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Alert Level: NORMAL, Color Code: GREEN 2024-04-01 18:16:04 UTC

U.S. Geological Survey
Monday, April 1, 2024, 12:16 PM MDT (Monday, April 1, 2024, 18:16 UTC)

44°25'48" N 110°40'12" W, Summit Elevation 9203 ft (2805 m)
Current Volcano Alert Level: NORMAL
Current Aviation Color Code: GREEN

Recent Work and News

There were no major eruptions of Steamboat Geyser during the month of March, although minor eruptions have been ongoing since the middle of the month, suggesting that a major eruption could occur within the next few days to weeks.  The geyser has erupted once so far in 2024 (on February 26).



During March 2024, the University of Utah Seismograph Stations, responsible for the operation and analysis of the Yellowstone Seismic Network, located 96 earthquakes in the Yellowstone National Park region. The largest event of the month was a minor earthquake of magnitude 2.7 located about 5 miles north of West Yellowstone, Montana, on March 9 at 8:50 PM MST.  

March seismicity in Yellowstone was marked by two swarms:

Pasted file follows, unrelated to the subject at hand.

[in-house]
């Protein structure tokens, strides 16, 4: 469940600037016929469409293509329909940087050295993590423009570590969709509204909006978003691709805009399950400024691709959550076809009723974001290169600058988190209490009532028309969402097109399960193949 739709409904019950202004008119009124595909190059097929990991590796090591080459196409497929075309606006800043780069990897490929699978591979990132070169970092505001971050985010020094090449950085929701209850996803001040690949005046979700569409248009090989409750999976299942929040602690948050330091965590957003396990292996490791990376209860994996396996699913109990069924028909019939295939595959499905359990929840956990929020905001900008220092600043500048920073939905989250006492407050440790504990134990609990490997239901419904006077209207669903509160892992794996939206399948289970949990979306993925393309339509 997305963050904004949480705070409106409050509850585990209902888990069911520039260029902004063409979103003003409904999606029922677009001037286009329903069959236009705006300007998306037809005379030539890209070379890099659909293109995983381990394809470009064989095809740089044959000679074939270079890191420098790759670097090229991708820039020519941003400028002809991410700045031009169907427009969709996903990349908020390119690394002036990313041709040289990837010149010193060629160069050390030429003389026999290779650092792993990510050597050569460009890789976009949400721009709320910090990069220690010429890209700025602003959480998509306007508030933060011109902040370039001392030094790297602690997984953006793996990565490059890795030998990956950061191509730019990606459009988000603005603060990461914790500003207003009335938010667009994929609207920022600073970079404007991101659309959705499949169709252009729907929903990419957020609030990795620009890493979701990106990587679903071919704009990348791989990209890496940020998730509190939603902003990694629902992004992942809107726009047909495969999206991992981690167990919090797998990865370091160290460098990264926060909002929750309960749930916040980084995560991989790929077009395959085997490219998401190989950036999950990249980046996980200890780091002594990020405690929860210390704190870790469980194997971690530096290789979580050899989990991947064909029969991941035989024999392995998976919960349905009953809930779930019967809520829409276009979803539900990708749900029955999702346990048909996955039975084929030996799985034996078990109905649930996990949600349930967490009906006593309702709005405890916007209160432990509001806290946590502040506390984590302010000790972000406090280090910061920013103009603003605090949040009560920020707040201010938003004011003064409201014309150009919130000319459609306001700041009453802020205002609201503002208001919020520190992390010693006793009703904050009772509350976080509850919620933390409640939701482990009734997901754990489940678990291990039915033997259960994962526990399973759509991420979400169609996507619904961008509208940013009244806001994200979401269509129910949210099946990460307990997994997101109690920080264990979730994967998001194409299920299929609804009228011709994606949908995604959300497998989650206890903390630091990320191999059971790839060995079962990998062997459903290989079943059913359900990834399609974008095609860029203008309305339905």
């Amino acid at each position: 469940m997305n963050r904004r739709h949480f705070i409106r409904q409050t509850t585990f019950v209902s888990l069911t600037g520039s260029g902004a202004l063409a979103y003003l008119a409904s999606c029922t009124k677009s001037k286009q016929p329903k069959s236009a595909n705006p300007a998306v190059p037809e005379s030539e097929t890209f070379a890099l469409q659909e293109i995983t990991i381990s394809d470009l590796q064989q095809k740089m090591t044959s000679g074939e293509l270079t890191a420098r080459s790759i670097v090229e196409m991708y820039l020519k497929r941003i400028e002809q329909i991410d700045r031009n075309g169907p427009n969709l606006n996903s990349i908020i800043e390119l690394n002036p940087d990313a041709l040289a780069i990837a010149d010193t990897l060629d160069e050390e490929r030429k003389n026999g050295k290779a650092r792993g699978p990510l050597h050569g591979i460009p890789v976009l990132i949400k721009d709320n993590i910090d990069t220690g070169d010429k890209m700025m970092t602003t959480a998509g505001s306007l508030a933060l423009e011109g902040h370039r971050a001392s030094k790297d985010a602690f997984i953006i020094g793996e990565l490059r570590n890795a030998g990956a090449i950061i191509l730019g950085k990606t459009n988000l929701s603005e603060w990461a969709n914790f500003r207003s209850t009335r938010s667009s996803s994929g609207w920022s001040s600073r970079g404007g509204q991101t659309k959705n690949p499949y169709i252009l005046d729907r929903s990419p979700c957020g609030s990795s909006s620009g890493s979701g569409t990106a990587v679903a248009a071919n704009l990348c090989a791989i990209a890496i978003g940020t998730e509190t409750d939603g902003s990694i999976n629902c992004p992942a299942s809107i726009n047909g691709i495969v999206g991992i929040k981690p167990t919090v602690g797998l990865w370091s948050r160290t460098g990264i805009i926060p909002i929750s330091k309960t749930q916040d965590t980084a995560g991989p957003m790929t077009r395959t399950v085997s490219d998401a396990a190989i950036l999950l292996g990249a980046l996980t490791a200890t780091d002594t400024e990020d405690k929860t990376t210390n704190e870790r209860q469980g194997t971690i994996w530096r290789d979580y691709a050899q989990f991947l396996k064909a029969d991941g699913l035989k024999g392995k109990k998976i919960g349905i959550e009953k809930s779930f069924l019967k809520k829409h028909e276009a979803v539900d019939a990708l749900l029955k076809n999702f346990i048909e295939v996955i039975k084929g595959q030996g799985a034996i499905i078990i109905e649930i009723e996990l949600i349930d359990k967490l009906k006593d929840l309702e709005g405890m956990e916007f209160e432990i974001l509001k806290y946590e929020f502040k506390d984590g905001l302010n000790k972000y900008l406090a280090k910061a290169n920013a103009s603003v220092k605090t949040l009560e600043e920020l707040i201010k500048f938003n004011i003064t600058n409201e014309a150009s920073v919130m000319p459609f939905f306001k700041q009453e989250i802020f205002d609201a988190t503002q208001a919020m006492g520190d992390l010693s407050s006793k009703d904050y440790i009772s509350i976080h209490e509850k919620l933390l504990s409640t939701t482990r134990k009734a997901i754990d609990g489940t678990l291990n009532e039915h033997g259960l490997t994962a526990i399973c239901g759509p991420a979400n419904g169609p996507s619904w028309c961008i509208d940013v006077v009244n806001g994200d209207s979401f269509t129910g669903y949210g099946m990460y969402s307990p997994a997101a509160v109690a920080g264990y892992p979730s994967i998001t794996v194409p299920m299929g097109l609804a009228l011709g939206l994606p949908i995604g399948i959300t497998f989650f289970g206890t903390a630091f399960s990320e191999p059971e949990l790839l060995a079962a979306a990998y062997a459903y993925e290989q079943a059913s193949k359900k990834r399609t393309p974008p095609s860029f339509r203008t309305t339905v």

1. A swarm of 24 earthquakes, located approximately 14 miles east-northeast of West Yellowstone, MT, occurred March 4–6. The largest earthquake in the sequence was a magnitude 1.3 on March 6 at 8:52 AM MST.

2. A swarm of 12 earthquakes, approximately 11 miles west of Old Faithful in Yellowstone National Park, occurred March 14–15. The largest earthquake in the sequence was a magnitude 1.5 on March 14 at 9:35 PM MDT.

Earthquake sequences like these are common and account for roughly 50% of the total seismicity in the Yellowstone region.

Yellowstone earthquake activity is currently at background levels.


Ground Deformation

During the month of March, continuous GPS stations in Yellowstone caldera showed subsidence, which has been ongoing since 2015, interrupted in summer months by a pause or slight uplift caused by seasonal changes related to snowmelt and groundwater conditions.  The caldera has subsided by 2–3 cm (about 1 in) since the end of September.  No significant deformation has occurred at Norris Geyser Basin since the end of summer.

An example of GPS data can be found at (click on Static Plots / Cleaned)

The Yellowstone Volcano Observatory (YVO) provides long-term monitoring of volcanic and earthquake activity in the Yellowstone National Park region. Yellowstone is the site of the largest and most diverse collection of natural thermal features in the world and the first National Park. YVO is one of the five USGS Volcano Observatories that monitor volcanoes within the United States for science and public safety.

YVO Member agencies: USGS, Yellowstone National Park, University of Utah, University of Wyoming, Montana State University, Earthscope Consortium, Wyoming State Geological Survey, Montana Bureau of Mines and Geology, Idaho Geological Survey


Michael Poland, Scientist-in-Charge